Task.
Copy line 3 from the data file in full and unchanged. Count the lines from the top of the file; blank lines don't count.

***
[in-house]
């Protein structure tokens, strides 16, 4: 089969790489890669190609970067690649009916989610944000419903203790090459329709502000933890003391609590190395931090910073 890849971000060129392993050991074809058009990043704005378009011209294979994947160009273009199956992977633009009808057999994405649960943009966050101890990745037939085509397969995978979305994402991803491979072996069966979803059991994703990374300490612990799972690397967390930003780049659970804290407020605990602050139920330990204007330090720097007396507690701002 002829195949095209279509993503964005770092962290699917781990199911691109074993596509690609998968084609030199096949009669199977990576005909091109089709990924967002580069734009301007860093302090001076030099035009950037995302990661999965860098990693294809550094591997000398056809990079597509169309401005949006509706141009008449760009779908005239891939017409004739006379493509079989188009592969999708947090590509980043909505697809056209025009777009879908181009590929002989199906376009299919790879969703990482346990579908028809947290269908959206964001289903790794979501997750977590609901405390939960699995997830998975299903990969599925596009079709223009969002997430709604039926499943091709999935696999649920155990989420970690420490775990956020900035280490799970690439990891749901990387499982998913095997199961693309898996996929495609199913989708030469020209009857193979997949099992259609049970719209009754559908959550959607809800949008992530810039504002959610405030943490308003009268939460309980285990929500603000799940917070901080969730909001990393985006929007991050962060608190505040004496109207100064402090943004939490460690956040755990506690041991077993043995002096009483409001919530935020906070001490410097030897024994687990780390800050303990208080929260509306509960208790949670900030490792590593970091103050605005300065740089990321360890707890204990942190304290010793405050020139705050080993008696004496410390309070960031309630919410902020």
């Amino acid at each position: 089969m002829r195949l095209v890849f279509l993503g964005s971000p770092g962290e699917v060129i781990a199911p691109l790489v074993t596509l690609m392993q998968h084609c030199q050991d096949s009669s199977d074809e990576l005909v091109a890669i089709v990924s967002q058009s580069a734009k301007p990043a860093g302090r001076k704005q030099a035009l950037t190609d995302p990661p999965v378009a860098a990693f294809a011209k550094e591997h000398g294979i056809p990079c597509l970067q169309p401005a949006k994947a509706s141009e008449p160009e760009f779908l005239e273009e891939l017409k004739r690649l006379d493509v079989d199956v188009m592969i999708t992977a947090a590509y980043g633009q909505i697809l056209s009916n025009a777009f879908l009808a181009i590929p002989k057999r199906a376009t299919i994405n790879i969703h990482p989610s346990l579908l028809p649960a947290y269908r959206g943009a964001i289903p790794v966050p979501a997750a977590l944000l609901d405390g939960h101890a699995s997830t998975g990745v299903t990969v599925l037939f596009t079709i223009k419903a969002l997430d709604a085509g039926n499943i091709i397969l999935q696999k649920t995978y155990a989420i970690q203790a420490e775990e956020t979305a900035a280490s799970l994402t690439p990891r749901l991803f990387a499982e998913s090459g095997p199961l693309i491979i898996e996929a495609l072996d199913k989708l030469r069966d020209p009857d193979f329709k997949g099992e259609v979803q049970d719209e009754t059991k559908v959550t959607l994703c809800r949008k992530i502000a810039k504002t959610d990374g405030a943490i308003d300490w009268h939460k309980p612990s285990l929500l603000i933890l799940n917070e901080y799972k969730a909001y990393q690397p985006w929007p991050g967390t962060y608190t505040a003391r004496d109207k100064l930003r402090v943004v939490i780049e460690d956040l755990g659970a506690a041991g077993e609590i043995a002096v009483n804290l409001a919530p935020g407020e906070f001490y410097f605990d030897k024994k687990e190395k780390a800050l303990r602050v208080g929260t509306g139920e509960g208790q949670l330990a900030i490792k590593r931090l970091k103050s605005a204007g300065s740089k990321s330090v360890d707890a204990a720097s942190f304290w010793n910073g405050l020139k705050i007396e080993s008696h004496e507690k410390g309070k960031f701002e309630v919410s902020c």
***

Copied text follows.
């Amino acid at each position: 089969m002829r195949l095209v890849f279509l993503g964005s971000p770092g962290e699917v060129i781990a199911p691109l790489v074993t596509l690609m392993q998968h084609c030199q050991d096949s009669s199977d074809e990576l005909v091109a890669i089709v990924s967002q058009s580069a734009k301007p990043a860093g302090r001076k704005q030099a035009l950037t190609d995302p990661p999965v378009a860098a990693f294809a011209k550094e591997h000398g294979i056809p990079c597509l970067q169309p401005a949006k994947a509706s141009e008449p160009e760009f779908l005239e273009e891939l017409k004739r690649l006379d493509v079989d199956v188009m592969i999708t992977a947090a590509y980043g633009q909505i697809l056209s009916n025009a777009f879908l009808a181009i590929p002989k057999r199906a376009t299919i994405n790879i969703h990482p989610s346990l579908l028809p649960a947290y269908r959206g943009a964001i289903p790794v966050p979501a997750a977590l944000l609901d405390g939960h101890a699995s997830t998975g990745v299903t990969v599925l037939f596009t079709i223009k419903a969002l997430d709604a085509g039926n499943i091709i397969l999935q696999k649920t995978y155990a989420i970690q203790a420490e775990e956020t979305a900035a280490s799970l994402t690439p990891r749901l991803f990387a499982e998913s090459g095997p199961l693309i491979i898996e996929a495609l072996d199913k989708l030469r069966d020209p009857d193979f329709k997949g099992e259609v979803q049970d719209e009754t059991k559908v959550t959607l994703c809800r949008k992530i502000a810039k504002t959610d990374g405030a943490i308003d300490w009268h939460k309980p612990s285990l929500l603000i933890l799940n917070e901080y799972k969730a909001y990393q690397p985006w929007p991050g967390t962060y608190t505040a003391r004496d109207k100064l930003r402090v943004v939490i780049e460690d956040l755990g659970a506690a041991g077993e609590i043995a002096v009483n804290l409001a919530p935020g407020e906070f001490y410097f605990d030897k024994k687990e190395k780390a800050l303990r602050v208080g929260t509306g139920e509960g208790q949670l330990a900030i490792k590593r931090l970091k103050s605005a204007g300065s740089k990321s330090v360890d707890a204990a720097s942190f304290w010793n910073g405050l020139k705050i007396e080993s008696h004496e507690k410390g309070k960031f701002e309630v919410s902020c």